Maintaining bone density is crucial for your well-being. When your bones lose density, they become more prone to fractures. To boost your bone health, you need to exercise regularly and follow a balanced diet rich in nutritious fruits and vegetables.
Bone density and aging
Your bones get stronger as you age, but when you’re in your late 20s, you naturally lose more bones than you build. As your bones reach their “peak bone mass,” you stop gaining bone density.
Postmenopausal women have a high risk of developing osteoporosis. This condition weakens bones, making them more susceptible to fractures.
To keep bones strong and lower osteoporosis risk, follow the tips below.
Eat more vegetables
Vegetables are low in calories but rich in fiber, vitamins and minerals. According to a study published in The Journal of Bone and Mineral Research, vitamin C can help protect bones from damage.
In another study published in The American Journal of Clinical Nutrition (AJCN), researchers found that the consumption of yellow and green vegetables offers significant benefits for most people. Besides promoting bone growth in children, yellow and green vegetables also help adults maintain bone density and strength.
Consume calcium-rich foods throughout the day
Calcium is an essential nutrient needed for optimum bone health. Since your bones break down and grow each day, you need to get enough calcium from your diet.
But instead of eating one high-calcium meal daily, experts recommend consuming small amounts of calcium-rich foods throughout the day.
Superfoods rich in calcium include:
- Canned sardines and salmon (with bones)
- Leafy greens (e.g., kale)
Eat foods high in vitamins D and K
Vitamin K2-rich foods are also needed to maintain healthy bones. Vitamin K2 reduces calcium loss and helps minerals bind to your bones. Food sources of vitamin K2 include cheese, natto and sauerkraut.
Vitamin D helps your body absorb calcium. If you suffer from vitamin D deficiency, you are at great risk of losing bone mass. The best way to increase your vitamin D levels is through moderate sun exposure, preferably in the morning before 10 am. (Related: Here’s why you need phosphorus in your diet, a mineral that promotes bone strength.)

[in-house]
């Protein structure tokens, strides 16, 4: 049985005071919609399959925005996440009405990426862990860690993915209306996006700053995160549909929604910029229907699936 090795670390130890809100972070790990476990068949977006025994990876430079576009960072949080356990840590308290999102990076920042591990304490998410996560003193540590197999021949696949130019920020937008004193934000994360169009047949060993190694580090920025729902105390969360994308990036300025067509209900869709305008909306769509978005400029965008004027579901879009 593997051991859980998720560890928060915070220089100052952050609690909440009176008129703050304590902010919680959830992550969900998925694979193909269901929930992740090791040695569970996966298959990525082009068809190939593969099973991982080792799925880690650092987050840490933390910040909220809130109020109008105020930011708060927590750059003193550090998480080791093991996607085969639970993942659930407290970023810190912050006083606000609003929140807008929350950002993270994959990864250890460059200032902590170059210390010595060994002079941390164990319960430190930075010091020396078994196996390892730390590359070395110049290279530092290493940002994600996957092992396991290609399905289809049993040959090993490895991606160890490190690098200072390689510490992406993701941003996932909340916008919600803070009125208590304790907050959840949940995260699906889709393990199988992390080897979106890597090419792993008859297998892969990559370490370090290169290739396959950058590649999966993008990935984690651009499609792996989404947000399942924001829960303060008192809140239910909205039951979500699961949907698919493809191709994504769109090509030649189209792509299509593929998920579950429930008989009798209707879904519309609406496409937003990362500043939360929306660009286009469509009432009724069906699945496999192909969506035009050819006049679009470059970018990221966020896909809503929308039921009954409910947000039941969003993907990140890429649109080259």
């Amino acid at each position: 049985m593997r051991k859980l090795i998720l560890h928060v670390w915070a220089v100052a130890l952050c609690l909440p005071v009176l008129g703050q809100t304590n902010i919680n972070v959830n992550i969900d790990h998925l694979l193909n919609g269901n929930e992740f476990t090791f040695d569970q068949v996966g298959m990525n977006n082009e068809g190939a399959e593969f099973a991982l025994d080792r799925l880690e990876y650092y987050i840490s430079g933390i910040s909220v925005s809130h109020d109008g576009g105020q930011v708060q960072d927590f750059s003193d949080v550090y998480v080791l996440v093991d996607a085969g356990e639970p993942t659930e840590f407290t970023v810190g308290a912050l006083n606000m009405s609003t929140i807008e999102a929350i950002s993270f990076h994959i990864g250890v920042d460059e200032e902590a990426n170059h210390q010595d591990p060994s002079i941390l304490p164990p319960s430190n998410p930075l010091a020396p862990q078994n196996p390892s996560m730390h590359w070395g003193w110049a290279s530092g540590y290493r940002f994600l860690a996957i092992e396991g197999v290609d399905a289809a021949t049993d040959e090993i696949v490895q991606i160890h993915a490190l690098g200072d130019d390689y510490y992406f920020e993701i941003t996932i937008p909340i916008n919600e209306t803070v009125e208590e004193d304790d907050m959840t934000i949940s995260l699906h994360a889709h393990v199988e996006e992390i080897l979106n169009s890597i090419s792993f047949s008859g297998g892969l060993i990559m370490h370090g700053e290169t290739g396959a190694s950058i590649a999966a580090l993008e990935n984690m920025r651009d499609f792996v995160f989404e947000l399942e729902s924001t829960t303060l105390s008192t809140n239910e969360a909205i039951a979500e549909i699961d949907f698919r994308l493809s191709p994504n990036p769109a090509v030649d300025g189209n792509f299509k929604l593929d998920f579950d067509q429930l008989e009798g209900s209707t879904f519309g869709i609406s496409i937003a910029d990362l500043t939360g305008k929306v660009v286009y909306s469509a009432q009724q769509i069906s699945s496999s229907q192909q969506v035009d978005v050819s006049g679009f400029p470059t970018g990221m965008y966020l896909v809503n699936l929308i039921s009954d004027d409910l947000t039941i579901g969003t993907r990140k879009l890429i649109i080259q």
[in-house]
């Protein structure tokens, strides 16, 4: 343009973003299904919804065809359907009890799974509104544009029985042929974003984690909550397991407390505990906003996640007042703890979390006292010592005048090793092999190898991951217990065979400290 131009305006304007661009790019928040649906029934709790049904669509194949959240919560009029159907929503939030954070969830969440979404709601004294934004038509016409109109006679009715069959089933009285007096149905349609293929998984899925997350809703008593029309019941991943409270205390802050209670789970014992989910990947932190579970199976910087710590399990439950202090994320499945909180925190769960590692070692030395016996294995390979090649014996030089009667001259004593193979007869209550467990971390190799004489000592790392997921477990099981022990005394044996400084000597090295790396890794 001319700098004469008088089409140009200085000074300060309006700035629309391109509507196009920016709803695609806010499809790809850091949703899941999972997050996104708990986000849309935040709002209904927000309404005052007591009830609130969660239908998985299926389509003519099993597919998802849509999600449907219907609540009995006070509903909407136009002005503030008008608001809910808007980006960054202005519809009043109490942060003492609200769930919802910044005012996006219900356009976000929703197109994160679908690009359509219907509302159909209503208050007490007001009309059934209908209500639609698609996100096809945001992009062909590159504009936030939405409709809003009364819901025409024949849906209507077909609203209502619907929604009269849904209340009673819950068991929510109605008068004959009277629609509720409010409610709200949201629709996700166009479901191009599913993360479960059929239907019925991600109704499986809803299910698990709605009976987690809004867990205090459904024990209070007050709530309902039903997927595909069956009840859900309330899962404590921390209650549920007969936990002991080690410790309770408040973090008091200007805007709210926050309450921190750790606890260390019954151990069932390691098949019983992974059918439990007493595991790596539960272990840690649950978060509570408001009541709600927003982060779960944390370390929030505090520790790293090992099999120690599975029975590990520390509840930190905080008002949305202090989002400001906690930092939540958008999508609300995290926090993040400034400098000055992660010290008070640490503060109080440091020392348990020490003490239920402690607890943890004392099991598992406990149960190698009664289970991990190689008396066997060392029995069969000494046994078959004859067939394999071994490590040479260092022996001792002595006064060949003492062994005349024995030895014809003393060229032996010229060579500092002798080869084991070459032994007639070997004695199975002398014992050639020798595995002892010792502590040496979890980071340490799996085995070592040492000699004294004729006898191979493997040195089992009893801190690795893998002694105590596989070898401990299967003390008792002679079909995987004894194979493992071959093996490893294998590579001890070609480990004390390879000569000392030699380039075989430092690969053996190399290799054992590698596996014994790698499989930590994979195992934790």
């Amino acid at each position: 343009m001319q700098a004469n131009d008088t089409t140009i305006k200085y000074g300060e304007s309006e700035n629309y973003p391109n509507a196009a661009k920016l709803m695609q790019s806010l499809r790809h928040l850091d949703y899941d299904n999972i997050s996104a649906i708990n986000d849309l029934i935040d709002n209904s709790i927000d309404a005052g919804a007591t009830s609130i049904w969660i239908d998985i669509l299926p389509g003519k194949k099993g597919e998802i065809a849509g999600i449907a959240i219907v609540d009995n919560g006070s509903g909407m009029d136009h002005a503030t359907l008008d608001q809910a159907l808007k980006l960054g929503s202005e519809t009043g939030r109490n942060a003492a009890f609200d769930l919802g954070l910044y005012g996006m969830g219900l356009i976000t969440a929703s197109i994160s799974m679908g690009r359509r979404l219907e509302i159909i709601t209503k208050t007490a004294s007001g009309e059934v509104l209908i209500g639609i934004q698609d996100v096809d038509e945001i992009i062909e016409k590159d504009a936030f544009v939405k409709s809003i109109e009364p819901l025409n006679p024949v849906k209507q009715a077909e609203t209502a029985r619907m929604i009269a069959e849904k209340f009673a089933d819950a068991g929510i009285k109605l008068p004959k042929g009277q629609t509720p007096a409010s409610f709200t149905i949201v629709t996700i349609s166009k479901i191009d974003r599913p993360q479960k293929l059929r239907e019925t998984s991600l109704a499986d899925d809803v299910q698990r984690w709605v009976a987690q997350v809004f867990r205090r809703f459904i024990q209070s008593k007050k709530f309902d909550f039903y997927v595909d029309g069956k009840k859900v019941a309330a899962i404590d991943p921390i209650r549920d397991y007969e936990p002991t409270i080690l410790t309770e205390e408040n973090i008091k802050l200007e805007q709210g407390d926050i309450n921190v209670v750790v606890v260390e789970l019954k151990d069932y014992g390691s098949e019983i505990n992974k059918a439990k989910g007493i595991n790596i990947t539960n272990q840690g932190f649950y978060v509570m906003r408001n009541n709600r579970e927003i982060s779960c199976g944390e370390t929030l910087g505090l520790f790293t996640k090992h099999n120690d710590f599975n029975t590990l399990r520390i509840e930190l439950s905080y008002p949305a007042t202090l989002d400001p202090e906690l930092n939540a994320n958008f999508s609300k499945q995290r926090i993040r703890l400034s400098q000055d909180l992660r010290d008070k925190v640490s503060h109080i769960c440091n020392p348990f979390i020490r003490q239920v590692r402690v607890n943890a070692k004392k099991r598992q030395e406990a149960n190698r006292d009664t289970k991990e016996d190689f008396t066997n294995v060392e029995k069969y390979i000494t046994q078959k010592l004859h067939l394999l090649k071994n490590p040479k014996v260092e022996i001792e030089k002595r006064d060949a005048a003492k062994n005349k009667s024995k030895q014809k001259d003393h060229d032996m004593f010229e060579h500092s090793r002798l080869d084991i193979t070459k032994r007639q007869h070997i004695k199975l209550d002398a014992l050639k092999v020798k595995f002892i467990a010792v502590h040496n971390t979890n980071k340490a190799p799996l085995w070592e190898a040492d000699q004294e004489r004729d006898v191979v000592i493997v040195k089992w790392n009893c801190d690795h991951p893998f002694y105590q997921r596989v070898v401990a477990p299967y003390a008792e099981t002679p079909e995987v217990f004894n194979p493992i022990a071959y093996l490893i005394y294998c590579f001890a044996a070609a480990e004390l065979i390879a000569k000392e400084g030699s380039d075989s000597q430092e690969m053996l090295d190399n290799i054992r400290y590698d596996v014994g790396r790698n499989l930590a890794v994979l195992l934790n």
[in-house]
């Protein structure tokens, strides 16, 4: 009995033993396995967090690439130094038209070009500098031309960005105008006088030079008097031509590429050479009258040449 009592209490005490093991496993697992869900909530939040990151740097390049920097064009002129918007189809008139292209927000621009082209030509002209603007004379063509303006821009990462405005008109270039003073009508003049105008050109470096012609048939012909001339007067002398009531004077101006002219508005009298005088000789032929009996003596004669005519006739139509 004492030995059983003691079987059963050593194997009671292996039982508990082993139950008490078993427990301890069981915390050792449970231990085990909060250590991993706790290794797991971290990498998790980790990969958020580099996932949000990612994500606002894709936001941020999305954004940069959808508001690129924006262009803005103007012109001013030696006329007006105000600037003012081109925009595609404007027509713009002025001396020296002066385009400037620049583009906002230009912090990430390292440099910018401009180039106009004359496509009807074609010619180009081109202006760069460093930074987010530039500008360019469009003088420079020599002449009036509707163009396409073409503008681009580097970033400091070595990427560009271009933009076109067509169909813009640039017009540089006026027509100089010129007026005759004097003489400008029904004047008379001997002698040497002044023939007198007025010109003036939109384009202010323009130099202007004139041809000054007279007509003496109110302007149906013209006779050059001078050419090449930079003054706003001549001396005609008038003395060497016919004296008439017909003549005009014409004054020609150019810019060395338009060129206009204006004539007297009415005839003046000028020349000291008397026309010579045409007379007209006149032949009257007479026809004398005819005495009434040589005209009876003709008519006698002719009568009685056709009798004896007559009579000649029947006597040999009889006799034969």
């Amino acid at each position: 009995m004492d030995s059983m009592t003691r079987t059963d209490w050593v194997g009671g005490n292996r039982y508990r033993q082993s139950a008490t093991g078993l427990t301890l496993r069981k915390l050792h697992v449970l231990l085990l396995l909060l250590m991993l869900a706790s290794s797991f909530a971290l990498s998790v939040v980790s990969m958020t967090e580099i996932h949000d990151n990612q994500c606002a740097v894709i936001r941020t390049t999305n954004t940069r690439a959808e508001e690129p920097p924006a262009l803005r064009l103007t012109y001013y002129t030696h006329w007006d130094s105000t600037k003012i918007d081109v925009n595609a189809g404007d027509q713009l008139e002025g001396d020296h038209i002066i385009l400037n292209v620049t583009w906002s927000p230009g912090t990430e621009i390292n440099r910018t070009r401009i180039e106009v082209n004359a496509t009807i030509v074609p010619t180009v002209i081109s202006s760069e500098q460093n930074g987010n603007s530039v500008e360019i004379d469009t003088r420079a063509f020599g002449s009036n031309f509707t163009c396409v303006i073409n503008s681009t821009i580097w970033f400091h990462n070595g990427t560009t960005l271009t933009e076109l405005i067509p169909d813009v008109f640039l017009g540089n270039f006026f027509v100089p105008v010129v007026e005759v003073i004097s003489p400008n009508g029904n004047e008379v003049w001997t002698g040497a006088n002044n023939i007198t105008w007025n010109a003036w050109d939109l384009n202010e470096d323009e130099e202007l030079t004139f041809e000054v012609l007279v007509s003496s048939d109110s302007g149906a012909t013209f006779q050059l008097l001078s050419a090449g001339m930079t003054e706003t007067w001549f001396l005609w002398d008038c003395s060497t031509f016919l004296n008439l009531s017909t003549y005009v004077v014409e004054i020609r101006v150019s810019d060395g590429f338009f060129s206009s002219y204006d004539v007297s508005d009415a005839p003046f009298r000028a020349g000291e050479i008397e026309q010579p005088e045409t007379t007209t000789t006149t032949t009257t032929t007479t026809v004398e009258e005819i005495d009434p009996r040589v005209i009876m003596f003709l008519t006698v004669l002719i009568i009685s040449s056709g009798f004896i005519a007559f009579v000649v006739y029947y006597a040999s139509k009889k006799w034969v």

Consume foods that contain omega-3 fatty acids
Omega-3 fatty acids also play a role in maintaining bone density. Eating superfoods like mackerel, nuts, salmon and seeds can help boost your intake of omega-3 fatty acids.
If you’re not a fan of these foods, you can take fish oil supplements to get enough omega-3 fats.
Consume foods full of magnesium and zinc
Magnesium also helps activate vitamin D so the latter can promote calcium absorption. Meanwhile, zinc promotes bone growth and helps prevent your bones from breaking down.
Food sources of magnesium and zinc include legumes, nuts, seeds and whole grains.
More about Magnesium Medicine
Consume more protein
Protein is another nutrient needed for strong and healthy bones. In a study published in AJCN, researchers observed 144,000 postmenopausal participants and found that those who consumed more protein experienced an increase in overall bone density. These participants also experienced fewer forearm fractures.
Start weightlifting and strength training
Strength training helps boost bone mineral density and reduce inflammation. Research suggests that both weightlifting and strength training promote new bone growth and help maintain bone structure.
Weightlifting and strength training offer the following benefits:
- Increased bone mineral density
- Increased bone size
- Increased muscle mass
- Protection against bone loss
- Reduced inflammation
Maintain a healthy weight
Being underweight increases your risk of developing bone disease, while being overweight puts additional stress on your bones. Manage your weight and follow a balanced diet to boost bone density.
Avoid a low-calorie diet
Not consuming enough calories may cause health problems, such as bone density loss. Before dieting, make sure your eating plan includes the right balance of protein, fats, vitamins and minerals to avoid nutrient deficiencies.
Smoking is a health hazard that is linked to conditions such as lung cancer and breathing issues.
This bad habit can also cause osteoporosis and increase your risk of bone fractures.
When consumed in moderation, alcohol is unlikely to affect your bone health. But chronic heavy drinking may result in poor calcium absorption.
Drinking heavily can also decrease bone density and increase your risk of osteoporosis later in life. Studies have found that young women who drink heavily in their teens and 20s are at great risk of bone density loss.
To increase your bone density and boost your overall well-being, exercise regularly to maintain a healthy weight and eat foods rich in calcium, vitamin D and protein.